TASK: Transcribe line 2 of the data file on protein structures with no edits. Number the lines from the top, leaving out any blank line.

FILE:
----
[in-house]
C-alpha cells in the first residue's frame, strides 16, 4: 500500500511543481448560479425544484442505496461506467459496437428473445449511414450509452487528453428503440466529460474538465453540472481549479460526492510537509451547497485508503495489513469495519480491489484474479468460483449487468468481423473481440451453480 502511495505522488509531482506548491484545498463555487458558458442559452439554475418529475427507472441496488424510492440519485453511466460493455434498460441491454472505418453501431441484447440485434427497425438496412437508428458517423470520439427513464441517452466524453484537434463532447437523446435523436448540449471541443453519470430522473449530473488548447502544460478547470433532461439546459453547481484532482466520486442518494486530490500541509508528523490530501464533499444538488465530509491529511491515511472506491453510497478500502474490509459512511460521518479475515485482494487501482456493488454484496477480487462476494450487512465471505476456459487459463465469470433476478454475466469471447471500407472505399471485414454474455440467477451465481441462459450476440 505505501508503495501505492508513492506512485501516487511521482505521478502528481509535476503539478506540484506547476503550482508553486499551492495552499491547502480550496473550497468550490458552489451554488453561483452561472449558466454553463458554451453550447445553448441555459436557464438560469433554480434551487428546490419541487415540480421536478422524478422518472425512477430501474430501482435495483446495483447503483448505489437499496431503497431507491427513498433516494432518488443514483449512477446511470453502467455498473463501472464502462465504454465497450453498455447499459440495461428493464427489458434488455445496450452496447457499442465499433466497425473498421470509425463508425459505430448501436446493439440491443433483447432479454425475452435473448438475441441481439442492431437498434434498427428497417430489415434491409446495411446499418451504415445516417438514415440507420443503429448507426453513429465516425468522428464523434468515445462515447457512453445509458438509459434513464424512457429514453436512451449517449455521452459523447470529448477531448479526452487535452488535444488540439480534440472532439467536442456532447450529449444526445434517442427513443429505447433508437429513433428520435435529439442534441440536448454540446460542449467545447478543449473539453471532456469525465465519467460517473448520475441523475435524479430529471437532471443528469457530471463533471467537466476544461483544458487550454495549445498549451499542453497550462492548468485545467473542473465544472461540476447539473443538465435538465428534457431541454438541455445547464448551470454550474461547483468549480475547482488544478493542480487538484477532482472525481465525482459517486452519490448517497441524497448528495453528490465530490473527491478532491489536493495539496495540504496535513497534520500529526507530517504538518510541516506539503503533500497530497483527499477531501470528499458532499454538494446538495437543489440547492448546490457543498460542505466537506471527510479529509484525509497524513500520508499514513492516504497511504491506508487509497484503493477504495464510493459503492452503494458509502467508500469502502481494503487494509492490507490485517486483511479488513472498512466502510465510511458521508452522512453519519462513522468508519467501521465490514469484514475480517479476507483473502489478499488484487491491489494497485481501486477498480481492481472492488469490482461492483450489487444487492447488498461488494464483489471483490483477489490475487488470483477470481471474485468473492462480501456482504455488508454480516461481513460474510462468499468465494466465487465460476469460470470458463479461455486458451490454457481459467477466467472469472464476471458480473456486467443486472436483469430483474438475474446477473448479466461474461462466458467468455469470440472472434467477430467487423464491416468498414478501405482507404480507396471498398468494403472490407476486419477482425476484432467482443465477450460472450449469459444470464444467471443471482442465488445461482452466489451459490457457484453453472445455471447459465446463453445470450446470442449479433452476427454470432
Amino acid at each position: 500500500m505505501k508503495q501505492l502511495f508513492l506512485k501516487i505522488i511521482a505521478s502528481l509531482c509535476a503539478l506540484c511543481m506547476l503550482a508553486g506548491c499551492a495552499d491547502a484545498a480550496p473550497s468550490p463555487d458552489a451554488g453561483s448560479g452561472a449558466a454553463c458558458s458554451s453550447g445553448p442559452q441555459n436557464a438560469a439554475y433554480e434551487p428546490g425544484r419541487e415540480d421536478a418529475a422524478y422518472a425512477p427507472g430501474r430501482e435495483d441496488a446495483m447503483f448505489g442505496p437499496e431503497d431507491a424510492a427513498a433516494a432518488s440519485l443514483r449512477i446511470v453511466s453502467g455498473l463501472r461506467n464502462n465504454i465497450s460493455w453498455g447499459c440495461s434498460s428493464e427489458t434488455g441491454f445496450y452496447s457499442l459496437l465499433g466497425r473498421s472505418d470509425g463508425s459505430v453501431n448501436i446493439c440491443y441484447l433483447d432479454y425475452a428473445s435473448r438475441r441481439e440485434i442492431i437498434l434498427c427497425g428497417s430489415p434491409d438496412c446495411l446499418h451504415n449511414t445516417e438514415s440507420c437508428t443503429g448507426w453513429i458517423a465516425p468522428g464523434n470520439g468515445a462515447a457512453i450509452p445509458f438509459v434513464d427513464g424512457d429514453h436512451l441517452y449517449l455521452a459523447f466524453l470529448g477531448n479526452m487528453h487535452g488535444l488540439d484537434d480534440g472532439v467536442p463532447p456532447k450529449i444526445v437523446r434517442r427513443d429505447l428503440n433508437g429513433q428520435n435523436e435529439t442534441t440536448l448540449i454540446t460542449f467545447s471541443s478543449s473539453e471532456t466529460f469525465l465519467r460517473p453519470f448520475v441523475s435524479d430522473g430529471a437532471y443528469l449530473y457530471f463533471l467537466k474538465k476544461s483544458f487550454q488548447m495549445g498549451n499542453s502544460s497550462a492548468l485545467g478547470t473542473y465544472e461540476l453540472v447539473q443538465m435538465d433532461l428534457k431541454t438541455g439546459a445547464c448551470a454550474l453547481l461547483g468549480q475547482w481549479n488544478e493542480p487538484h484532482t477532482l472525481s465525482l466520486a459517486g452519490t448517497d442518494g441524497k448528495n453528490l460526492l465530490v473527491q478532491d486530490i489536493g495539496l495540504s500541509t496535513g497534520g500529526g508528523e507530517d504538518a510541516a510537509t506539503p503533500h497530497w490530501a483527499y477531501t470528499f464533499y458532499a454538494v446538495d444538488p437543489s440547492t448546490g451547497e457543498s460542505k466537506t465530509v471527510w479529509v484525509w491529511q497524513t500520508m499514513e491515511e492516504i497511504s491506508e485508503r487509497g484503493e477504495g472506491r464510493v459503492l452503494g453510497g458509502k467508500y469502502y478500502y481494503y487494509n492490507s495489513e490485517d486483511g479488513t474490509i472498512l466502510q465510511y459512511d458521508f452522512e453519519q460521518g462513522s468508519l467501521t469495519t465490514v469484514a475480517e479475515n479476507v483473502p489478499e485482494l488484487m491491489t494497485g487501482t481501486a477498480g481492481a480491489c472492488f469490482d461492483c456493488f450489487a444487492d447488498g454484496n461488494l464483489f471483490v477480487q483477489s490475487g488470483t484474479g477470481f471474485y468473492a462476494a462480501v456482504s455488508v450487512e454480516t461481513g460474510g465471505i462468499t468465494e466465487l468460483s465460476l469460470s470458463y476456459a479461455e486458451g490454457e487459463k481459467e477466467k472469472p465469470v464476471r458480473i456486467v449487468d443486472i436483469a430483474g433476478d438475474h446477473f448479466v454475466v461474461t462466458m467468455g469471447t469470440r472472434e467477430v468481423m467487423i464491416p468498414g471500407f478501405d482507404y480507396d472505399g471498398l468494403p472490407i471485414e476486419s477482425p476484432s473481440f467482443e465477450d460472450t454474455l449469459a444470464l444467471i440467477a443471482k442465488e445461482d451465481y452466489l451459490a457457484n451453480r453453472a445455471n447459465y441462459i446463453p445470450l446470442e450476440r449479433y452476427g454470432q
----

C-alpha cells in the first residue's frame, strides 16, 4: 500500500511543481448560479425544484442505496461506467459496437428473445449511414450509452487528453428503440466529460474538465453540472481549479460526492510537509451547497485508503495489513469495519480491489484474479468460483449487468468481423473481440451453480 502511495505522488509531482506548491484545498463555487458558458442559452439554475418529475427507472441496488424510492440519485453511466460493455434498460441491454472505418453501431441484447440485434427497425438496412437508428458517423470520439427513464441517452466524453484537434463532447437523446435523436448540449471541443453519470430522473449530473488548447502544460478547470433532461439546459453547481484532482466520486442518494486530490500541509508528523490530501464533499444538488465530509491529511491515511472506491453510497478500502474490509459512511460521518479475515485482494487501482456493488454484496477480487462476494450487512465471505476456459487459463465469470433476478454475466469471447471500407472505399471485414454474455440467477451465481441462459450476440 505505501508503495501505492508513492506512485501516487511521482505521478502528481509535476503539478506540484506547476503550482508553486499551492495552499491547502480550496473550497468550490458552489451554488453561483452561472449558466454553463458554451453550447445553448441555459436557464438560469433554480434551487428546490419541487415540480421536478422524478422518472425512477430501474430501482435495483446495483447503483448505489437499496431503497431507491427513498433516494432518488443514483449512477446511470453502467455498473463501472464502462465504454465497450453498455447499459440495461428493464427489458434488455445496450452496447457499442465499433466497425473498421470509425463508425459505430448501436446493439440491443433483447432479454425475452435473448438475441441481439442492431437498434434498427428497417430489415434491409446495411446499418451504415445516417438514415440507420443503429448507426453513429465516425468522428464523434468515445462515447457512453445509458438509459434513464424512457429514453436512451449517449455521452459523447470529448477531448479526452487535452488535444488540439480534440472532439467536442456532447450529449444526445434517442427513443429505447433508437429513433428520435435529439442534441440536448454540446460542449467545447478543449473539453471532456469525465465519467460517473448520475441523475435524479430529471437532471443528469457530471463533471467537466476544461483544458487550454495549445498549451499542453497550462492548468485545467473542473465544472461540476447539473443538465435538465428534457431541454438541455445547464448551470454550474461547483468549480475547482488544478493542480487538484477532482472525481465525482459517486452519490448517497441524497448528495453528490465530490473527491478532491489536493495539496495540504496535513497534520500529526507530517504538518510541516506539503503533500497530497483527499477531501470528499458532499454538494446538495437543489440547492448546490457543498460542505466537506471527510479529509484525509497524513500520508499514513492516504497511504491506508487509497484503493477504495464510493459503492452503494458509502467508500469502502481494503487494509492490507490485517486483511479488513472498512466502510465510511458521508452522512453519519462513522468508519467501521465490514469484514475480517479476507483473502489478499488484487491491489494497485481501486477498480481492481472492488469490482461492483450489487444487492447488498461488494464483489471483490483477489490475487488470483477470481471474485468473492462480501456482504455488508454480516461481513460474510462468499468465494466465487465460476469460470470458463479461455486458451490454457481459467477466467472469472464476471458480473456486467443486472436483469430483474438475474446477473448479466461474461462466458467468455469470440472472434467477430467487423464491416468498414478501405482507404480507396471498398468494403472490407476486419477482425476484432467482443465477450460472450449469459444470464444467471443471482442465488445461482452466489451459490457457484453453472445455471447459465446463453445470450446470442449479433452476427454470432